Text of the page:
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[87] expressed to Captain Dickison ‘the high appreciation in which you and your command are held. The faithfulness, promptness and superior judgment which you have at all times manifested, give assurance of those soldierly qualities which inspire confidence and command respect and admiration everywhere.’

The following communications from Adjutant-General Barth to Captain Dickison commanding, will give a clearer idea of the stirring events that followed and the operations of this gallant command:

April 30th—The enemy, about a regiment strong, are reported as being at Fort Butler in Volusia county on the evening of the 28th inst. The major-general commanding desires that you be on your guard and ready for any emergency.

May 3d—Your dispatch of the 30th ult. relative to the enemy being at Fort Butler was received last evening, and the major-general commanding directs me to say that your dispositions as detailed therein are fully approved.

May 11th—Another company is ordered to report to you. Major-General Anderson approves your suggestions and directs that you strike the enemy whenever you have an opportunity of doing so to advantage.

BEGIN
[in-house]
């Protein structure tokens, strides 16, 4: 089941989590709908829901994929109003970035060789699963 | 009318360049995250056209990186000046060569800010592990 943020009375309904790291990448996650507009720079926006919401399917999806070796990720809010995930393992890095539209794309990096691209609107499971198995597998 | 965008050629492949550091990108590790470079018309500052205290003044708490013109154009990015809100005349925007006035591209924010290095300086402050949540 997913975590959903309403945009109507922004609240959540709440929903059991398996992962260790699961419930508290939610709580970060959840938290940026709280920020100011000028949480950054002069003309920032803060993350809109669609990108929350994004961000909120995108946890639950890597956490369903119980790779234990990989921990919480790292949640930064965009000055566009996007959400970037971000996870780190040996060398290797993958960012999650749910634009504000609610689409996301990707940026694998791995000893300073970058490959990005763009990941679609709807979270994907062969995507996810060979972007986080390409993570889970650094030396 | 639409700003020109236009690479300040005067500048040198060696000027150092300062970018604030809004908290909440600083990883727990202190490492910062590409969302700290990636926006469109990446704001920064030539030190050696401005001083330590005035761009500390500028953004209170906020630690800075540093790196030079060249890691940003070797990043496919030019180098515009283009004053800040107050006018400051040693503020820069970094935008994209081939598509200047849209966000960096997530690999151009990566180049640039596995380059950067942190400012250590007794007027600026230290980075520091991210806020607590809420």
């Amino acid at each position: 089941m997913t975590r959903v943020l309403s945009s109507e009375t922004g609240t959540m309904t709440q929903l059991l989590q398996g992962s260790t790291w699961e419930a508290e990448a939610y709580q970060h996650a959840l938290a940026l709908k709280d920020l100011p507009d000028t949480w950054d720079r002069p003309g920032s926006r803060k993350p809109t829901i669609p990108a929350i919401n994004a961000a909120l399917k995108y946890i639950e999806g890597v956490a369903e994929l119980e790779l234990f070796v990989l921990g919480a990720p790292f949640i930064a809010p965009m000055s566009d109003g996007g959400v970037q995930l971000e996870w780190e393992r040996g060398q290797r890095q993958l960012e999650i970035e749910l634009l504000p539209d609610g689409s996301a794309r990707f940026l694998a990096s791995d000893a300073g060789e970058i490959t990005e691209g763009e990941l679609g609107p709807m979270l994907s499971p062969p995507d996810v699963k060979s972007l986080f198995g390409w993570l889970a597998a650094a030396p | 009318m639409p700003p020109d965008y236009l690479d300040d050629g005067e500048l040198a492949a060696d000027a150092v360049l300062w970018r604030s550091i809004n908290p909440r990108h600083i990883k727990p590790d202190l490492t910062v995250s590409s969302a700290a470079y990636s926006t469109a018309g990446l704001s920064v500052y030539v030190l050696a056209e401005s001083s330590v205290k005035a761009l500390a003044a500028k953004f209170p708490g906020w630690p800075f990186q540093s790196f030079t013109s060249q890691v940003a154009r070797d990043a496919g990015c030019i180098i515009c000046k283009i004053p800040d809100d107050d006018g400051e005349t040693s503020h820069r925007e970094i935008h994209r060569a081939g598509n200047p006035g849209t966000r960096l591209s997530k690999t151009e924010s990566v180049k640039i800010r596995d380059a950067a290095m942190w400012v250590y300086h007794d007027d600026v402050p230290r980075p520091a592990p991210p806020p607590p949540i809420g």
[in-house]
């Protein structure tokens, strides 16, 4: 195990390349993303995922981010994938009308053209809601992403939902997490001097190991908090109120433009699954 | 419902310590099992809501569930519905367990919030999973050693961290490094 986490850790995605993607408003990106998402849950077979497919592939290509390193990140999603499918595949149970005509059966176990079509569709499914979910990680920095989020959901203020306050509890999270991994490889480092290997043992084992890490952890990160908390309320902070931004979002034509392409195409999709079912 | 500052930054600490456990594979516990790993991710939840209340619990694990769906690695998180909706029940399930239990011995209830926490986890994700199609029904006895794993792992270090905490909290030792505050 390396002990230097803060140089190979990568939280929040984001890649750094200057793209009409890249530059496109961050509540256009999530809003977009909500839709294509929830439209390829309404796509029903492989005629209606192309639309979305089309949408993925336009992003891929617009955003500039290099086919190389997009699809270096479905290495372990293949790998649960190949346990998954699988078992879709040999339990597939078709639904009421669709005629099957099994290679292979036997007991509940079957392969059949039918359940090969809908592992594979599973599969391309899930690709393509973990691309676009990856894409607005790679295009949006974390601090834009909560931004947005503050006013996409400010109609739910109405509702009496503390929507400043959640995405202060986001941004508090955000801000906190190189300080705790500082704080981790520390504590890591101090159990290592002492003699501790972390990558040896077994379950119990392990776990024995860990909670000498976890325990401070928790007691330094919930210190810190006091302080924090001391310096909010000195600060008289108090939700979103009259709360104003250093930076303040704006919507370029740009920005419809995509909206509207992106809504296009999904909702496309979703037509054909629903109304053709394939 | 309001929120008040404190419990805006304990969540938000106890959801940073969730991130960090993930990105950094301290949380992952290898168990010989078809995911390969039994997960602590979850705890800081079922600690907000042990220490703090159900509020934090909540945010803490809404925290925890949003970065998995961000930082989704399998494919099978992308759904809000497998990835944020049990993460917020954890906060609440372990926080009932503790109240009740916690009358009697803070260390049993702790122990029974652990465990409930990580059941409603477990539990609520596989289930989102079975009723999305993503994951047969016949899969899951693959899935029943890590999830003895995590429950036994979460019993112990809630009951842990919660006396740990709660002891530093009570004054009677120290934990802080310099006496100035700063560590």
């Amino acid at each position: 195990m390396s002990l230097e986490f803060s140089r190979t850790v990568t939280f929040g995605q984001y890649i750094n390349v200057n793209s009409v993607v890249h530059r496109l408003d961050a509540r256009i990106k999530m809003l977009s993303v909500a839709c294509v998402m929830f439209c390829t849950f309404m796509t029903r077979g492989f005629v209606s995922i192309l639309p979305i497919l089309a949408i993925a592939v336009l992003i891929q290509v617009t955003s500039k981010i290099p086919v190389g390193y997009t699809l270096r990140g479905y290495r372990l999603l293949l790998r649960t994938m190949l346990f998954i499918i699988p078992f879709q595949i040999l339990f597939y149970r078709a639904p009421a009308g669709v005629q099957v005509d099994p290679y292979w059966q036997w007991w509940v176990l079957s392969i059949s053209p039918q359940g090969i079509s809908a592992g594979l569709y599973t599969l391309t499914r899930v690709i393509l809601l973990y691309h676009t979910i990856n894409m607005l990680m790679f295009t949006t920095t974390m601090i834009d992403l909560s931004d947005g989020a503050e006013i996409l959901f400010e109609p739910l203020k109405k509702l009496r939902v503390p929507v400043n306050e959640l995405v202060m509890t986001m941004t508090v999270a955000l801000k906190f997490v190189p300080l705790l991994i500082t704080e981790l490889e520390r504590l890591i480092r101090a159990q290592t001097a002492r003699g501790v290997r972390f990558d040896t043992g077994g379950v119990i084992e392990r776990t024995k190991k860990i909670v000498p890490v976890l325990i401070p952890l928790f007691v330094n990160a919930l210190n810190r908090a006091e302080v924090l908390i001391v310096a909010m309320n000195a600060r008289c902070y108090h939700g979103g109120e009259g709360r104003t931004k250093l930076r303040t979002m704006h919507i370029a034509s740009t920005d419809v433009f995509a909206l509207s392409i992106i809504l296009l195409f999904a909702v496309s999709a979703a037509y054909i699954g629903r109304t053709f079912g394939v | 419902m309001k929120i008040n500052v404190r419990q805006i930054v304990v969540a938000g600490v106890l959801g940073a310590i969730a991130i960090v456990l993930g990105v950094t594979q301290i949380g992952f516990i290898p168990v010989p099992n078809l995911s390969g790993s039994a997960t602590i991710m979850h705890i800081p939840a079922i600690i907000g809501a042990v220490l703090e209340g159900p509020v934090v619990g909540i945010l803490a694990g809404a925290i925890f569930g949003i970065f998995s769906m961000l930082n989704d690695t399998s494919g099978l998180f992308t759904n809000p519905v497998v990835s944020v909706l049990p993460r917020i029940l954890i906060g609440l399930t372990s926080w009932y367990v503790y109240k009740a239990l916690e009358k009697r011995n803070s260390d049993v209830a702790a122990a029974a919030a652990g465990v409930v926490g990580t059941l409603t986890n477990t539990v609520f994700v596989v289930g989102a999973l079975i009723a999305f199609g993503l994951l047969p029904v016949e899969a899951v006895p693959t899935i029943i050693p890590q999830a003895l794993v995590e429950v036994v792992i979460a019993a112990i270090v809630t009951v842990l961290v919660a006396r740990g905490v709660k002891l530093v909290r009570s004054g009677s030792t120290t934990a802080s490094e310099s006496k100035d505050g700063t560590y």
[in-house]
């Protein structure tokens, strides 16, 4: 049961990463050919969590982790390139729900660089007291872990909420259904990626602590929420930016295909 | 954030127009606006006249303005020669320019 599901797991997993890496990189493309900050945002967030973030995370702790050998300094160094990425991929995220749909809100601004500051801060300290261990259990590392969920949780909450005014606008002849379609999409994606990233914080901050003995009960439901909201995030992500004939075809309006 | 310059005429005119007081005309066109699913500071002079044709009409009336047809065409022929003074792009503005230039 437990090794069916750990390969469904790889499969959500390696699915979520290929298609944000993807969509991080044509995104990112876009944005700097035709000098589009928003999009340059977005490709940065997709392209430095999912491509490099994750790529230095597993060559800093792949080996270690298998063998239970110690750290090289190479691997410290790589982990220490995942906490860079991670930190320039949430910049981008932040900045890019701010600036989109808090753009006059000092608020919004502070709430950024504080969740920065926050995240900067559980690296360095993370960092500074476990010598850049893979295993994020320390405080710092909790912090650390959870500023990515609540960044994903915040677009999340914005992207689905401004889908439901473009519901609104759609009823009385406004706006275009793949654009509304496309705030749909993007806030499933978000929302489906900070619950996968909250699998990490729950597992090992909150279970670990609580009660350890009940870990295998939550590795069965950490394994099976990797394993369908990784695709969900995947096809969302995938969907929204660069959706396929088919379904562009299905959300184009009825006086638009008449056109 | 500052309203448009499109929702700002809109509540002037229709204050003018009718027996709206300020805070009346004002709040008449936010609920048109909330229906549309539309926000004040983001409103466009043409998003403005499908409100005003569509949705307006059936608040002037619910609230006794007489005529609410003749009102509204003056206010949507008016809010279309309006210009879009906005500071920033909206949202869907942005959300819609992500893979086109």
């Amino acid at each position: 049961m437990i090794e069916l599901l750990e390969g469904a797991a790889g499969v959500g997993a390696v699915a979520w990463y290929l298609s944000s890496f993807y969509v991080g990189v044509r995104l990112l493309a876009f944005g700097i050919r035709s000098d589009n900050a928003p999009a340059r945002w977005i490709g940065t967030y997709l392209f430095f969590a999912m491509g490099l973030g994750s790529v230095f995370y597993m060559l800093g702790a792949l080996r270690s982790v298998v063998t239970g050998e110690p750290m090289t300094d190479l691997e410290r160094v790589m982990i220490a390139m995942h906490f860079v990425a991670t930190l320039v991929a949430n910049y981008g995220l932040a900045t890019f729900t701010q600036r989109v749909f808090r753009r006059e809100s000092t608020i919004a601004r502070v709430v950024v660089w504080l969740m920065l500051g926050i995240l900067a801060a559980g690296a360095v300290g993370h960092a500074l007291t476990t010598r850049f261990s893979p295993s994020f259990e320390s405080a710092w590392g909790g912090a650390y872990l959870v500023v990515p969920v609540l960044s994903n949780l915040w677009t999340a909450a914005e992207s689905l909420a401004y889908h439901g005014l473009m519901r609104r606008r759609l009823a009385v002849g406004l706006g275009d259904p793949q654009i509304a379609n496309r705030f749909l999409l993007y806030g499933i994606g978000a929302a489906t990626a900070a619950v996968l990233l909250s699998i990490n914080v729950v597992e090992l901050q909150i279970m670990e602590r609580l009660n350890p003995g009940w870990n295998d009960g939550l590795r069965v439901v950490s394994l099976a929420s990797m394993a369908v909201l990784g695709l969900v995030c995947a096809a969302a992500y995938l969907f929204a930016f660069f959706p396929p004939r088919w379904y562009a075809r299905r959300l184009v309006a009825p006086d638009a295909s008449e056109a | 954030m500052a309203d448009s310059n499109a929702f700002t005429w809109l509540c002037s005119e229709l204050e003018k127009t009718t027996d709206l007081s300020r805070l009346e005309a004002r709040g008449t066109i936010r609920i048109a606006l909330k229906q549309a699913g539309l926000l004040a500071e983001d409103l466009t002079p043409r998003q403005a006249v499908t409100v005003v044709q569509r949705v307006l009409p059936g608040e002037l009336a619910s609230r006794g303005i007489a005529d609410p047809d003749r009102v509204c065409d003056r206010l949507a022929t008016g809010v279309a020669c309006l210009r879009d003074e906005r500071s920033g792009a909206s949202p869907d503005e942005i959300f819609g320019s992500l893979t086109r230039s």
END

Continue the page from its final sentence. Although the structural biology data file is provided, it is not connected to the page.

May 17th—Capt. J. W. Pearson's company is ordered to leave Orange Springs. This change will render it necessary for you to watch the approaches to Marion and Sumter counties.

In obedience to these instructions Captain Dickison, accompanied by two of his men, reconnoitered near the enemy's post on the river side opposite Welaka; and the next day at sundown, with a detachment of 35 men of his command, accompanied by Capt. H. A. Gray, Second Florida cavalry, with 25 of his command, marched 9 miles before reaching the St. John's river. Under cover of night they crossed the river in their small boats, then marched 7 miles to reach the enemy's post. At daybreak they arrived at Welaka. Placing two detachments on the flank of the enemy, Dickison moved in on the center with a detachment, capturing the pickets and completely

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